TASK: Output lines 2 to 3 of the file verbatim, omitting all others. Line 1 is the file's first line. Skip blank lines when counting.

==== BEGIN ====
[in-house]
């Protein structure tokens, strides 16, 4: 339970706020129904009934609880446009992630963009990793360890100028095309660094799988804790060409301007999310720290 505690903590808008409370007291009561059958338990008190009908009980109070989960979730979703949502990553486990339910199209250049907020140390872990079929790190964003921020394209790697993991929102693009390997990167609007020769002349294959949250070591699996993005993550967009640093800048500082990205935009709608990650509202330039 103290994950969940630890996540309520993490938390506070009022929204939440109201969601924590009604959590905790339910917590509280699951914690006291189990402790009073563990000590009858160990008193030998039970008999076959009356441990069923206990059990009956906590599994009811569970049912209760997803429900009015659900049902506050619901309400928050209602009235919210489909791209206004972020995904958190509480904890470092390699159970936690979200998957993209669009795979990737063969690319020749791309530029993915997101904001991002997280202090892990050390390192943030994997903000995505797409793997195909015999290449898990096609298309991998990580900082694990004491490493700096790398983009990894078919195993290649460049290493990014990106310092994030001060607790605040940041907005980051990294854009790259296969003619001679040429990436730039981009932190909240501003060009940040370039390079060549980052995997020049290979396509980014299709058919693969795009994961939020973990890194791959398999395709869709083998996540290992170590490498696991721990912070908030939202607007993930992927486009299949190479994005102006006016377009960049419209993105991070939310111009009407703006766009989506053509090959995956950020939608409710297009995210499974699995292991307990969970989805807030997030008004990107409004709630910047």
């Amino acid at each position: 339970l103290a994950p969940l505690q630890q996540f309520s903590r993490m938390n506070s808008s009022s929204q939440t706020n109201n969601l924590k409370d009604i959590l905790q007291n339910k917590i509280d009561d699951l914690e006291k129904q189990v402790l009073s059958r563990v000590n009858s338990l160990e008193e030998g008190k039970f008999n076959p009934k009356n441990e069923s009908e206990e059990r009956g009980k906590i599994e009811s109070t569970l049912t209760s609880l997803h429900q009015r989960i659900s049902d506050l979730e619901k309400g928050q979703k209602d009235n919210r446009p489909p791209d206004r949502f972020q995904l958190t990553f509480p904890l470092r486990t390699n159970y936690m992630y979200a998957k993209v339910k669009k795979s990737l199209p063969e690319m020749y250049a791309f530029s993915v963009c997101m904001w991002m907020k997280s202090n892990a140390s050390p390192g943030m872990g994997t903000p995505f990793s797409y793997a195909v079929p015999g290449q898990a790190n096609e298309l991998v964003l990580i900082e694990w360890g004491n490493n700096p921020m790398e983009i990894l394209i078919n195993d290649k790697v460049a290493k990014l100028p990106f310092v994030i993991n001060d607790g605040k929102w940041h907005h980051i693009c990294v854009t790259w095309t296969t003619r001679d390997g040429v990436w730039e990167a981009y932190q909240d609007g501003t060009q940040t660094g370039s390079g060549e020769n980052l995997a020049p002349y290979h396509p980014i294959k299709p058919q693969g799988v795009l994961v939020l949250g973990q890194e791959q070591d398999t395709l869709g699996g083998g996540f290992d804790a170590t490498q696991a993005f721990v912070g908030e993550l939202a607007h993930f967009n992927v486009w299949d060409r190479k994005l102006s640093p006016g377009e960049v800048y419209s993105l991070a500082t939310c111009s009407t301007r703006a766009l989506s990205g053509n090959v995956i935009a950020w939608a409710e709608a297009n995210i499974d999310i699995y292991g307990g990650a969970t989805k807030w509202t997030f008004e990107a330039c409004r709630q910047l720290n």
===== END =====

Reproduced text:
């Protein structure tokens, strides 16, 4: 339970706020129904009934609880446009992630963009990793360890100028095309660094799988804790060409301007999310720290 505690903590808008409370007291009561059958338990008190009908009980109070989960979730979703949502990553486990339910199209250049907020140390872990079929790190964003921020394209790697993991929102693009390997990167609007020769002349294959949250070591699996993005993550967009640093800048500082990205935009709608990650509202330039 103290994950969940630890996540309520993490938390506070009022929204939440109201969601924590009604959590905790339910917590509280699951914690006291189990402790009073563990000590009858160990008193030998039970008999076959009356441990069923206990059990009956906590599994009811569970049912209760997803429900009015659900049902506050619901309400928050209602009235919210489909791209206004972020995904958190509480904890470092390699159970936690979200998957993209669009795979990737063969690319020749791309530029993915997101904001991002997280202090892990050390390192943030994997903000995505797409793997195909015999290449898990096609298309991998990580900082694990004491490493700096790398983009990894078919195993290649460049290493990014990106310092994030001060607790605040940041907005980051990294854009790259296969003619001679040429990436730039981009932190909240501003060009940040370039390079060549980052995997020049290979396509980014299709058919693969795009994961939020973990890194791959398999395709869709083998996540290992170590490498696991721990912070908030939202607007993930992927486009299949190479994005102006006016377009960049419209993105991070939310111009009407703006766009989506053509090959995956950020939608409710297009995210499974699995292991307990969970989805807030997030008004990107409004709630910047």
């Amino acid at each position: 339970l103290a994950p969940l505690q630890q996540f309520s903590r993490m938390n506070s808008s009022s929204q939440t706020n109201n969601l924590k409370d009604i959590l905790q007291n339910k917590i509280d009561d699951l914690e006291k129904q189990v402790l009073s059958r563990v000590n009858s338990l160990e008193e030998g008190k039970f008999n076959p009934k009356n441990e069923s009908e206990e059990r009956g009980k906590i599994e009811s109070t569970l049912t209760s609880l997803h429900q009015r989960i659900s049902d506050l979730e619901k309400g928050q979703k209602d009235n919210r446009p489909p791209d206004r949502f972020q995904l958190t990553f509480p904890l470092r486990t390699n159970y936690m992630y979200a998957k993209v339910k669009k795979s990737l199209p063969e690319m020749y250049a791309f530029s993915v963009c997101m904001w991002m907020k997280s202090n892990a140390s050390p390192g943030m872990g994997t903000p995505f990793s797409y793997a195909v079929p015999g290449q898990a790190n096609e298309l991998v964003l990580i900082e694990w360890g004491n490493n700096p921020m790398e983009i990894l394209i078919n195993d290649k790697v460049a290493k990014l100028p990106f310092v994030i993991n001060d607790g605040k929102w940041h907005h980051i693009c990294v854009t790259w095309t296969t003619r001679d390997g040429v990436w730039e990167a981009y932190q909240d609007g501003t060009q940040t660094g370039s390079g060549e020769n980052l995997a020049p002349y290979h396509p980014i294959k299709p058919q693969g799988v795009l994961v939020l949250g973990q890194e791959q070591d398999t395709l869709g699996g083998g996540f290992d804790a170590t490498q696991a993005f721990v912070g908030e993550l939202a607007h993930f967009n992927v486009w299949d060409r190479k994005l102006s640093p006016g377009e960049v800048y419209s993105l991070a500082t939310c111009s009407t301007r703006a766009l989506s990205g053509n090959v995956i935009a950020w939608a409710e709608a297009n995210i499974d999310i699995y292991g307990g990650a969970t989805k807030w509202t997030f008004e990107a330039c409004r709630q910047l720290n």